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I've been reading the material design guidelines and it suggests:

For dark text on light backgrounds, apply the following opacity levels:

The most important text has an opacity of 87%.

I'm just curious as to why the primary text wouldn't use 100% opacity in this circumstance, which it does for light text/dark background?

Is there a intended eye health benefit, device display protection, or did the author of this just really like the number 87?

I've tried searching around keywords such as "material primary text opacity" or "material 87% text opacity" etc, but no success thus far...

24

Just to add as to why the number 87% is used as the starting point.

It has been answered why they didn't want you to use true black and instead lowering the opacity to create shades of gray. So natuarally they would choose these values out of their "Gray" color palette. EDIT: I see there's no references for why not to use true black, here's a UX.SE answer explaining Is there a problem with using black text on white backgrounds? If you scroll through the answers there are a bunch of (not very academic but generally accepted) sources.

Black - #000000 - rgba(0,0,0,1);

87% - rgba(0,0,0,.87) = rgb(33,33,33) = #212121
54% - rgba(0,0,0,.54) = rgb(117,117,117) = #757575
38% - rgba(0,0,0,.38) = rgba(158,158,158) = #9E9E9E

enter image description here

So they started with the darkest text being the darkest gray on their palette, then they picked two suitable lower colors still from their palette. Doesn't explain why they picked those lower colors exactly but explains that the percentages aren't really random.

  • 2
    @Sayse Ah I see there was no real references in the other answers I just sort of skimmed them. I added a link to another UX.SE question about using black on white backgrounds. It's a subject that is surprisingly hard to find legitimate academic sources on but in my experience has always been sort of a given and well known practice not to use true black. – DasBeasto Mar 1 '17 at 16:04
  • Yes, thank you, thats perfect. I knew there had to be some logical reasoning here! – Sayse Mar 1 '17 at 16:05
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    Good answer. Additionally, the guideline in Typography - Colors & contrast states: "A text color that is too similar to the background color is hard to read. Text with too much contrast can also be hard to read. This is especially true of light-colored text against dark backgrounds." – Alvaro Mar 1 '17 at 18:01
  • Material's documentation recommends 60% opacity for their "medium emphasis" text color, so the above answer is close but not exact. The Google-unaffiliated Material UI react library does use the above mentioned 54% opacity, but both usages seem to be a misunderstanding of the Material recommendations for theme colors (using the tint and shade system above) versus the recommendations for text colors, which uses the emphasis system. I understand the confusion however, as Google's documentation vacillates from vague and unspecific to byzantine and typo-riddled. – rmarti55 Nov 29 '18 at 1:30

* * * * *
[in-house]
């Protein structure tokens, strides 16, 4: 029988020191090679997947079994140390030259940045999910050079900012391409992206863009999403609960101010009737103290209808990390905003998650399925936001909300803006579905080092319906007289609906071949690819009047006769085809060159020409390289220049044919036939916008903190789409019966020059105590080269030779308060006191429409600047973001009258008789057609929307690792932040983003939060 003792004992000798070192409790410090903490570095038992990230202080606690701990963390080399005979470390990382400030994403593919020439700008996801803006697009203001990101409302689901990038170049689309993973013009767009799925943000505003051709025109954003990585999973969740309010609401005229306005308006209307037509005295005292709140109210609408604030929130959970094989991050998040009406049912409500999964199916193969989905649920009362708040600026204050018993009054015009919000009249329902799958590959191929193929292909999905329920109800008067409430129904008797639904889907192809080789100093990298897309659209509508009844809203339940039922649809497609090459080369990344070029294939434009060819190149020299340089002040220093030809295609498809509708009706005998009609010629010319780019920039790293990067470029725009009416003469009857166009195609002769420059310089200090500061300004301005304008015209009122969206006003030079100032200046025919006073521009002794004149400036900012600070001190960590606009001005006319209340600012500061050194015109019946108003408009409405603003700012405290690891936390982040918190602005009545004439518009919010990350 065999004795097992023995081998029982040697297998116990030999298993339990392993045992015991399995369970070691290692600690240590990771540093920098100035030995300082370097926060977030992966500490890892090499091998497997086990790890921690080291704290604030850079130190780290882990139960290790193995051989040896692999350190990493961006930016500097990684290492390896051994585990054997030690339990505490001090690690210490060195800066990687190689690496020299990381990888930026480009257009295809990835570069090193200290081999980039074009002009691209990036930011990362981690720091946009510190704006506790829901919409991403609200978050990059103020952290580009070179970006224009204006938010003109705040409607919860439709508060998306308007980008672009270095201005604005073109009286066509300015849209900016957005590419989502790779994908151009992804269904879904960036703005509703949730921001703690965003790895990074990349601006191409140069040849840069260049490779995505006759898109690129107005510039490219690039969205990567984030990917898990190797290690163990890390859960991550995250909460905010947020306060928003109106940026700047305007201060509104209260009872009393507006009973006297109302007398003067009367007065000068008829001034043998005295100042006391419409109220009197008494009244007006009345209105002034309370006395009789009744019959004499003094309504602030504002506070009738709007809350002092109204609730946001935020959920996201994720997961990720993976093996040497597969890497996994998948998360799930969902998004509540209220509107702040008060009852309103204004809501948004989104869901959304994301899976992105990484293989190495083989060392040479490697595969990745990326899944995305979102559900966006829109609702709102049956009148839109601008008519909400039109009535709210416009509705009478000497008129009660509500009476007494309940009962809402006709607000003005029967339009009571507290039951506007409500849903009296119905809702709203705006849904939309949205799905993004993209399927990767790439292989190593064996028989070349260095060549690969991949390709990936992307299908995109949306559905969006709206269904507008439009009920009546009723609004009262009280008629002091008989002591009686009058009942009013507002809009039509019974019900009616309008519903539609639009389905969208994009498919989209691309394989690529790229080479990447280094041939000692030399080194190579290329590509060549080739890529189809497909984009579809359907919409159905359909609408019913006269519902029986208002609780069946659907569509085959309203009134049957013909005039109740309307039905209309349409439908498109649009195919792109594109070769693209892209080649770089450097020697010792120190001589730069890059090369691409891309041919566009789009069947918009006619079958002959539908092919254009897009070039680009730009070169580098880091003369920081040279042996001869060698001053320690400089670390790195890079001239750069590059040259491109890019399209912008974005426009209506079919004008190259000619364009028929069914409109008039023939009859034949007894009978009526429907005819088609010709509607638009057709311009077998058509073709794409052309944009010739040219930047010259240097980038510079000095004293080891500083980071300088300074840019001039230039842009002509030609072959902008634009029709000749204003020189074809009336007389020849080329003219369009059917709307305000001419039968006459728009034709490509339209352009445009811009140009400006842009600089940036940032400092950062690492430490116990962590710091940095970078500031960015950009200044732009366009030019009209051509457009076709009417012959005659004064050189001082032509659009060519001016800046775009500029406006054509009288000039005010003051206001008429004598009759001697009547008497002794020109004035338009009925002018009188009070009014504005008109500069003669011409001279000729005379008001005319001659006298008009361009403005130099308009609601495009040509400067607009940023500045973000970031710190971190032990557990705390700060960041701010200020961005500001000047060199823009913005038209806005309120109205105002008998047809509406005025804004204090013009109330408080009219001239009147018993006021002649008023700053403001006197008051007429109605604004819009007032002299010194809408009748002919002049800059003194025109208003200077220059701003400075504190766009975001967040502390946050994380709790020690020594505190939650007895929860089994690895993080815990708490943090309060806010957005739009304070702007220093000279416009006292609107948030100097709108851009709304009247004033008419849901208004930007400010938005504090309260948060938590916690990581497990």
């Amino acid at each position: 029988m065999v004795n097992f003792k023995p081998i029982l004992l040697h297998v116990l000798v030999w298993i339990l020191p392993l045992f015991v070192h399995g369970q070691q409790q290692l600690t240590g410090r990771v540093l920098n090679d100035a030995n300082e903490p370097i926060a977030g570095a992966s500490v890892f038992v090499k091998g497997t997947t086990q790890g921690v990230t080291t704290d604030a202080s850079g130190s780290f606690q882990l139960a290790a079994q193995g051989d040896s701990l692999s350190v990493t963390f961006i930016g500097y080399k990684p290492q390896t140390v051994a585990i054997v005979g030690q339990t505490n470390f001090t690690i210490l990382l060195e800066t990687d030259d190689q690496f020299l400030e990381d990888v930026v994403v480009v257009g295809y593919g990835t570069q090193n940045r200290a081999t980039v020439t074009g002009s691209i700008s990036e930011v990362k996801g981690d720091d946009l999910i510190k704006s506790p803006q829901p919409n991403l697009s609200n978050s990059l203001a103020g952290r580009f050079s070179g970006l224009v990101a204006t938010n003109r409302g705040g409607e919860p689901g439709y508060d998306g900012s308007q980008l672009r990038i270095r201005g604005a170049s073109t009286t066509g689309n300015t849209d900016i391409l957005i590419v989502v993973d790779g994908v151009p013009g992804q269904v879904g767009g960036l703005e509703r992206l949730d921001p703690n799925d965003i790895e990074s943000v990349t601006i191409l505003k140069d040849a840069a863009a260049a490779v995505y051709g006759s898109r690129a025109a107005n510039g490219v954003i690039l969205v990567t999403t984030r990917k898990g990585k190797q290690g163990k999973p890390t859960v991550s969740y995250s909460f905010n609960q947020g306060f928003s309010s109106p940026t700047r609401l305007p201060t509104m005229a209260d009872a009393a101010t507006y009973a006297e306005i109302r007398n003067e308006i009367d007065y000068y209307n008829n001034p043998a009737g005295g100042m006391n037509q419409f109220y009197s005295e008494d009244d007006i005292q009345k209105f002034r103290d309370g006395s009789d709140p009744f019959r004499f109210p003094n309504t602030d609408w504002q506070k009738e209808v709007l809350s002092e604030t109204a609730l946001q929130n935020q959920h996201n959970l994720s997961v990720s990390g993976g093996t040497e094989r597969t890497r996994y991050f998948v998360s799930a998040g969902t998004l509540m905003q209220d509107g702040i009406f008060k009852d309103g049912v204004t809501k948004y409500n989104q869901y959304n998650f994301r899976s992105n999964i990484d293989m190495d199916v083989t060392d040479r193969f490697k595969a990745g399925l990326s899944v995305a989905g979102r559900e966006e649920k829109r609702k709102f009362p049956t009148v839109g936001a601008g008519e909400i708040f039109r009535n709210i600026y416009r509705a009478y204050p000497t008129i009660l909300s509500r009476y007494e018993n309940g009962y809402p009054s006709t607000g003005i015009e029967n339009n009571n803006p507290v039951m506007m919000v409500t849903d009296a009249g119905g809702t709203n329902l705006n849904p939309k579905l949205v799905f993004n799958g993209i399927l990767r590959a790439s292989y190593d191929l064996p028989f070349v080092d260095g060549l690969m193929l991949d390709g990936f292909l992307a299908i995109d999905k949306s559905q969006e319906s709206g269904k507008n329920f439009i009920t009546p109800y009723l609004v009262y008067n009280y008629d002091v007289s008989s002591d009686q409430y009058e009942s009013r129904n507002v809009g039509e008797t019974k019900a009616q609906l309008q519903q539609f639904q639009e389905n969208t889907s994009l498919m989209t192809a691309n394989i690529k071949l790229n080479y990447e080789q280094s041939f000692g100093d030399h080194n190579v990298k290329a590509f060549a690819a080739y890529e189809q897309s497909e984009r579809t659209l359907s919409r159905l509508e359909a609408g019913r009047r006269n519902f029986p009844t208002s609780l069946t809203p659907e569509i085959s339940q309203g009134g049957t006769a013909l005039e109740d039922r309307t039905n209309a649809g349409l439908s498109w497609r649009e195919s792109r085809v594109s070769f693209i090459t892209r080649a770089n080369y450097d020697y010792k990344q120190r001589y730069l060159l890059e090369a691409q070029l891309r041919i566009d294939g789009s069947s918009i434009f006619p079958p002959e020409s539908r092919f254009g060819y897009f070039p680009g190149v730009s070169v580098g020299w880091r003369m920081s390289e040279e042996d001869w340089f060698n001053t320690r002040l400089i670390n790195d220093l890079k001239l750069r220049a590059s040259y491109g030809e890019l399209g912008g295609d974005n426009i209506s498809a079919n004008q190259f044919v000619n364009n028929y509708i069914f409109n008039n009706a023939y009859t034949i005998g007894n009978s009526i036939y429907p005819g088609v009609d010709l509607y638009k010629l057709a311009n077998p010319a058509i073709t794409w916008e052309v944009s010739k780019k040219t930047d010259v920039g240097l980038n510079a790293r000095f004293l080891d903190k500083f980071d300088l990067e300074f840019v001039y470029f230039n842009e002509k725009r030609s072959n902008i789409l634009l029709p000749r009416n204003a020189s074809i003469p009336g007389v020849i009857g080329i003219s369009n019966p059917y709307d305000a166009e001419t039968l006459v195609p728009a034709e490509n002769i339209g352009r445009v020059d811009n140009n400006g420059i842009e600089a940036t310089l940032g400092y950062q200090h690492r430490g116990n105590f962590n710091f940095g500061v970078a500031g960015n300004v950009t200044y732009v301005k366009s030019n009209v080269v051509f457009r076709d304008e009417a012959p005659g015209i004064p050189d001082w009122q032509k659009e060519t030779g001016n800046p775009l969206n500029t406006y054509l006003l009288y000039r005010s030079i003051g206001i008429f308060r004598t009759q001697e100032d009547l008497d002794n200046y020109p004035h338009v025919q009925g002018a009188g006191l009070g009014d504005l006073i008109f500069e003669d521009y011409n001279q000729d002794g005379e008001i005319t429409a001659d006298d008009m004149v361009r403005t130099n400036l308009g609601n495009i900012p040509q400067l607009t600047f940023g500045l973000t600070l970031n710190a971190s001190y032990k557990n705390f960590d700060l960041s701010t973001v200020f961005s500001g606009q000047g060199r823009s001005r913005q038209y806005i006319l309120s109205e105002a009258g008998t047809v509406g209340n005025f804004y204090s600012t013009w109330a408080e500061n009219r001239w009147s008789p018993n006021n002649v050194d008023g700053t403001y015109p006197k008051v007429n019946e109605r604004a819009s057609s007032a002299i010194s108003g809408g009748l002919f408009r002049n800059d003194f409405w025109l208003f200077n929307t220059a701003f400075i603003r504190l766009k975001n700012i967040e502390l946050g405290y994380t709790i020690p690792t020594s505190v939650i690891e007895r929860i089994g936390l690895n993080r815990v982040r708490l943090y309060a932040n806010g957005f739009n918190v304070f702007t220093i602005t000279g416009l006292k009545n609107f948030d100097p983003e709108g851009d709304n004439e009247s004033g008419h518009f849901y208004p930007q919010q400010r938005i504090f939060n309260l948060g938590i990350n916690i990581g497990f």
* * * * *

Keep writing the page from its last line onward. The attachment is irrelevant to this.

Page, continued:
7

It's a way to enforce a standard use of colour.

Primary/secondary/disabled should always be the same colour, so opacity is used to show the hierarchy.

I've never really thought about it this way, but it's a really neat approach. The designer is no longer guessing at what the appropriate "Second level" colour is for #000000. Is it #ccc? #7a7979? ... don't have to guess anymore. just set opacity.

  • I understand why you'd use opacity as per the section on "Use opacity instead of grey" but that doesn't explain the bizarre starting point – Sayse Mar 1 '17 at 15:10
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    It is certainly a neat approach but I wonder of any unintended consequences, like if your text is rather large/bold and at 38%, if there is a background it would probably show through your text, and a colored background would change the text color pretty drastically. But I suppose you should just consider that while planning – DasBeasto Mar 1 '17 at 15:27
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    @Sayse I had a look at values for WCAG contrast ratios. The "disabled" one (if you're using black and white) doesn't meet the required level of contrast, but the others do. Not sure if that's part of it or not, just a theory. – user5482 Mar 1 '17 at 18:34
2

On some displays, full black (#000000) could fail to render properly. Setting a small opacity helps to give a sharper and better overall appearance to the text. Even tho this problem is almost gone nowadays, I believe that's the idea behind the .87 opacity on the Material Guidelines.

One of the reasons to use opacity instead of another almost black color is well explained on the previous answer.

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    This looks exactly like what I was looking for, did you have any reference source to back this up? Like I said on the other answer, I fully understand the use of opacity in material design, just don't (didn't) understand why primary wouldn't use 100% black instead of 87% black – Sayse Mar 1 '17 at 15:41
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    I remember reading something about it somewhere but I don't remember where, it was quite some time ago. I think it was on an article about Material design addressing this exact same question. But I'm just not sure. – JimyPP Mar 1 '17 at 15:47
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    No worries thats fine, it at least gives me something to look into... – Sayse Mar 1 '17 at 15:49

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